Posted on 07 June 2011.
In re: CARLOS RAMON FONTES and EVA MARIE FONTES, Debtors.
CARLOS RAMON FONTES; EVA MARIE FONTES, Appellants,
HSBC BANK, USA, NA; DIANNE CRANDELL KERNS, Chapter 13 Trustee, Appellees.
BAP No. AZ-10-1345-JUMKPa, Bk. No. 08-13133.
United States Bankruptcy Appellate Panel, Ninth Circuit.
Argued and Submitted on February 17, 2011 at Phoenix, Arizona. April 22, 2011.
Ronald Ryan, Esq. argued for Appellants Carlos and Eva Fontes Steven D. Jerome, Esq. of Snell & Wilmer LLP argued for Appellee HSBC Bank USA, NA Craig Morris, Esq. argued for Appellee Dianne Crandell Kerns.
Before: JURY, MARKELL, and PAPPAS, Bankruptcy Judges.
A. HSBC’s Theories
HSBC argues that we should affirm the court’s decision on the ground that debtors’ statements in their schedules and confirmed plan regarding ASC were judicial admissions that HSBC had standing to bring the motion for relief from stay because ASC was HSBC’s loan servicer. HSBC further argues that the doctrine of judicial estoppel should bar debtors from challenging HSBC’s standing because debtors acknowledged their debt to ASC, HSBC’s loan servicer, in their schedules and plan. Thus, HSBC maintains that debtors should not be able to take an inconsistent position in the context of the relief from stay proceeding. Finally, HSBC contends that despite these grounds for affirming the bankruptcy court’s ruling, it independently met its burden of proof that it had a colorable claim to debtors’ property.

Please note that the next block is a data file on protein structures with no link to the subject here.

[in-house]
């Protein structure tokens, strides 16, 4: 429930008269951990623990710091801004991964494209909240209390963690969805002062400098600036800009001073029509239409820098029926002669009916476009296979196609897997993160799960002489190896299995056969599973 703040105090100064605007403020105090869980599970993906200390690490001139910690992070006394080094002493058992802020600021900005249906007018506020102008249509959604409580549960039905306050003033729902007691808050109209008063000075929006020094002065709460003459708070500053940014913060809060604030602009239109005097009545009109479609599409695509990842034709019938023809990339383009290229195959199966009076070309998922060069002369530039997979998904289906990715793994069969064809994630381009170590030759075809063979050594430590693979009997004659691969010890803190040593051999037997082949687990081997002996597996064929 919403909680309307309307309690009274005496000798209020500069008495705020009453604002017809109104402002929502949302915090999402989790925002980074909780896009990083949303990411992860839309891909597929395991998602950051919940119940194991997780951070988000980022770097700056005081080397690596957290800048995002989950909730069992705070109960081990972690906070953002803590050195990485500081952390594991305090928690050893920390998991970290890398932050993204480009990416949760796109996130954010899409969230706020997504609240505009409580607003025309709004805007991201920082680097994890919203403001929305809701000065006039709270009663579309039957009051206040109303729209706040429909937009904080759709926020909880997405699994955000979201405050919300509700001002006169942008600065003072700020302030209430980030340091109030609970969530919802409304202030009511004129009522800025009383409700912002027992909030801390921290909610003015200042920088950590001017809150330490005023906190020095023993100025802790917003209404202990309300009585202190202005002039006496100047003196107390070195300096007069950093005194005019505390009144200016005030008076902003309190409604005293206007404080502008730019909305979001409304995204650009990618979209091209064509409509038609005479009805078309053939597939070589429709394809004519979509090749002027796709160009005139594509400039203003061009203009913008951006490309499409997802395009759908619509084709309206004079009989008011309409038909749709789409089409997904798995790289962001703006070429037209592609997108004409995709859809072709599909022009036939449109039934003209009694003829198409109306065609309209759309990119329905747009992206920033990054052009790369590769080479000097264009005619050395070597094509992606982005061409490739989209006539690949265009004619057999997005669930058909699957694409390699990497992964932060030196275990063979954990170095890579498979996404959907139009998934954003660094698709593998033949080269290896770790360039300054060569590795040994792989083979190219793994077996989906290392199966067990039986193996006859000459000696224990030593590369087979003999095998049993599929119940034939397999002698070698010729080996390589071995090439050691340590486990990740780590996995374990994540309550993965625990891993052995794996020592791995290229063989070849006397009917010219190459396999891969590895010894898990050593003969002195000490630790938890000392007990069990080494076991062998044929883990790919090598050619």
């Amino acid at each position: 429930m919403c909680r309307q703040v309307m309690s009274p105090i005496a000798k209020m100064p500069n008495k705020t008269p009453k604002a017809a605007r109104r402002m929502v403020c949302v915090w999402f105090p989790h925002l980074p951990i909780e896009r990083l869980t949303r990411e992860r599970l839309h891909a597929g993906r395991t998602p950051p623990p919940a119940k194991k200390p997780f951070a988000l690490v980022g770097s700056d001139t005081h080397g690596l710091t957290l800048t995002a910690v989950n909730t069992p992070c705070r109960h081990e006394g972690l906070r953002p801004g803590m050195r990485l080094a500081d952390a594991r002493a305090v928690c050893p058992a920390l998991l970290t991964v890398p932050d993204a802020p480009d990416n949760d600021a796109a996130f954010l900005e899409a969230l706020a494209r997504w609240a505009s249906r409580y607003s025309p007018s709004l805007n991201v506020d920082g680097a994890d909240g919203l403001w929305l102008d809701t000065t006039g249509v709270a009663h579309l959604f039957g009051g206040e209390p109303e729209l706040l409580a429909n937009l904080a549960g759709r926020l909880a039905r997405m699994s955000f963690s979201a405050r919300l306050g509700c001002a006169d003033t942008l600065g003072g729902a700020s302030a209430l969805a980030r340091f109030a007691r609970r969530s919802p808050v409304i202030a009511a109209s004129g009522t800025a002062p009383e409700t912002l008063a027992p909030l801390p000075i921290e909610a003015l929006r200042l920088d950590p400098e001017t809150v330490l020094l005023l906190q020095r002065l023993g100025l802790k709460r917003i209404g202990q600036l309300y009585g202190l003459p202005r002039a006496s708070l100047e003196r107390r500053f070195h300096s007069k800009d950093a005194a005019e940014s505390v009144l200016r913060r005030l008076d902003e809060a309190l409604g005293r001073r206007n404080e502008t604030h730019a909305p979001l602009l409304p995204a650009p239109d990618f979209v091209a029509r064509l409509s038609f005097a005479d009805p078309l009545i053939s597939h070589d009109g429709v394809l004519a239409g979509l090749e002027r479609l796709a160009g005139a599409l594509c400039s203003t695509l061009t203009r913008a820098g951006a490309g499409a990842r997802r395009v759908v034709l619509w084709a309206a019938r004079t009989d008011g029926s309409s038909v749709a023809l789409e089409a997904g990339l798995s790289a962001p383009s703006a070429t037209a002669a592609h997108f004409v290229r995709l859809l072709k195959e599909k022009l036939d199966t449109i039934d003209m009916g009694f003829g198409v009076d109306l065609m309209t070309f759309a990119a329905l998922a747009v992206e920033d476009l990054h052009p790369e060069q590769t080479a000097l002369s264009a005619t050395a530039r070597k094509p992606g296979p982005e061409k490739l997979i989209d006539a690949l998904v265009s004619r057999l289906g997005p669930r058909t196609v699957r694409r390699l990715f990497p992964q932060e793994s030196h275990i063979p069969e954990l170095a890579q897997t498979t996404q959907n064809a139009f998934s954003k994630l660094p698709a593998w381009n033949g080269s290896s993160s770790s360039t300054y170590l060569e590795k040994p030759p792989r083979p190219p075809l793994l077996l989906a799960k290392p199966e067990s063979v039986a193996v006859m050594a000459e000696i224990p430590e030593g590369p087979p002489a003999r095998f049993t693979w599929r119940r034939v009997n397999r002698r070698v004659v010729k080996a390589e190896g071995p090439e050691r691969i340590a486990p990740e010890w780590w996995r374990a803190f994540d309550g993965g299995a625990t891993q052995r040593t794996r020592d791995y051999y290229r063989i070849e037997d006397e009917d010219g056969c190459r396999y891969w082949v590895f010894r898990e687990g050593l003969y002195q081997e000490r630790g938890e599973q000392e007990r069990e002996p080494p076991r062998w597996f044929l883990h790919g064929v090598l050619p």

Although we may affirm the bankruptcy court’s decision on any ground fairly supported by the record, Wirum v. Warren (In re Warren), 568 F.3d 1113, 1116 (9th Cir. 2009), we disagree with HSBC that it should prevail under any of these theories.
We first address HSBC’s argument that it proved it had a colorable claim to debtors’ property. The record shows that the bankruptcy court did not directly address this question because it relied on debtors’ confirmed plan for its decision. Regardless, we review standing issues de novo and there is no evidence in the record that supports HSBC’s contention.